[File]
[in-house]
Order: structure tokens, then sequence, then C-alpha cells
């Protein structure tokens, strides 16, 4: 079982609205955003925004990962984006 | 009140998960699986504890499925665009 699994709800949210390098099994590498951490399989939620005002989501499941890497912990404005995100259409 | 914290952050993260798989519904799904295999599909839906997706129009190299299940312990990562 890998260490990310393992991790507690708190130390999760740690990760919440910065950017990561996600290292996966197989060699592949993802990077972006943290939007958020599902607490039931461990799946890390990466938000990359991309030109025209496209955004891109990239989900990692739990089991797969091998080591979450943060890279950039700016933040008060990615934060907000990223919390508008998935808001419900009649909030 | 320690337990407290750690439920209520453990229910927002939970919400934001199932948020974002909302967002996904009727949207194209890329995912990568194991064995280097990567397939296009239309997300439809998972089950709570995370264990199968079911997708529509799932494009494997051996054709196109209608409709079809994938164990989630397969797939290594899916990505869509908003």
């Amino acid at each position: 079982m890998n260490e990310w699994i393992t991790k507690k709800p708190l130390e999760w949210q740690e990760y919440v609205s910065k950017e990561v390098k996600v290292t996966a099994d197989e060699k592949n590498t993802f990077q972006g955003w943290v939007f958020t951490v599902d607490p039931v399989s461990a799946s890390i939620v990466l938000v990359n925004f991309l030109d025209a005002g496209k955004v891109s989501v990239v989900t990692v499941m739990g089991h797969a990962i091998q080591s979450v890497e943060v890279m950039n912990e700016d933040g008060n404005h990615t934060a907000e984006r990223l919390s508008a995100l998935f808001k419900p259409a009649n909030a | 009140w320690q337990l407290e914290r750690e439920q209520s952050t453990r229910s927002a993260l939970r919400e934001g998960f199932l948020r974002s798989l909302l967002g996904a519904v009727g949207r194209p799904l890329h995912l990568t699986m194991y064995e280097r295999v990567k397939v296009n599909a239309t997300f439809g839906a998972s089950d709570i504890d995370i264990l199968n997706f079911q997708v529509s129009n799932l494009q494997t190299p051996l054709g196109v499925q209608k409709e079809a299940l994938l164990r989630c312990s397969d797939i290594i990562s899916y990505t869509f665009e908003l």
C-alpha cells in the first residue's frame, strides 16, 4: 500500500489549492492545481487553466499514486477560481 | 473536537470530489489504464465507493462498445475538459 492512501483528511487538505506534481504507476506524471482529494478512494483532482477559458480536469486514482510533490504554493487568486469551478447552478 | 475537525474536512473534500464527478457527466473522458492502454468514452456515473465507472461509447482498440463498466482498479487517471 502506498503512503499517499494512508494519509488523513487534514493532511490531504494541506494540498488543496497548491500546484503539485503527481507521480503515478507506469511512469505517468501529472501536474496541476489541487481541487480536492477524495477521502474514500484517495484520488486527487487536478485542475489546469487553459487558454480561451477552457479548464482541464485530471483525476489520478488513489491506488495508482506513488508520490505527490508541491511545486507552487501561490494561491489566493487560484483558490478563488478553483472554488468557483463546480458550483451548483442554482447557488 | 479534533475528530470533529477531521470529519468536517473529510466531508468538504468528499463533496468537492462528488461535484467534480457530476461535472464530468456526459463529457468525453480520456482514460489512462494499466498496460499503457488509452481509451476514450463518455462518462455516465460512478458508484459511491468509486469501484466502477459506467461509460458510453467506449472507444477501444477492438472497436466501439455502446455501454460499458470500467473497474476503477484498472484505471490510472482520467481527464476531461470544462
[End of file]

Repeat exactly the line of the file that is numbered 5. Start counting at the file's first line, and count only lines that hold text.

C-alpha cells in the first residue's frame, strides 16, 4: 500500500489549492492545481487553466499514486477560481 | 473536537470530489489504464465507493462498445475538459 492512501483528511487538505506534481504507476506524471482529494478512494483532482477559458480536469486514482510533490504554493487568486469551478447552478 | 475537525474536512473534500464527478457527466473522458492502454468514452456515473465507472461509447482498440463498466482498479487517471 502506498503512503499517499494512508494519509488523513487534514493532511490531504494541506494540498488543496497548491500546484503539485503527481507521480503515478507506469511512469505517468501529472501536474496541476489541487481541487480536492477524495477521502474514500484517495484520488486527487487536478485542475489546469487553459487558454480561451477552457479548464482541464485530471483525476489520478488513489491506488495508482506513488508520490505527490508541491511545486507552487501561490494561491489566493487560484483558490478563488478553483472554488468557483463546480458550483451548483442554482447557488 | 479534533475528530470533529477531521470529519468536517473529510466531508468538504468528499463533496468537492462528488461535484467534480457530476461535472464530468456526459463529457468525453480520456482514460489512462494499466498496460499503457488509452481509451476514450463518455462518462455516465460512478458508484459511491468509486469501484466502477459506467461509460458510453467506449472507444477501444477492438472497436466501439455502446455501454460499458470500467473497474476503477484498472484505471490510472482520467481527464476531461470544462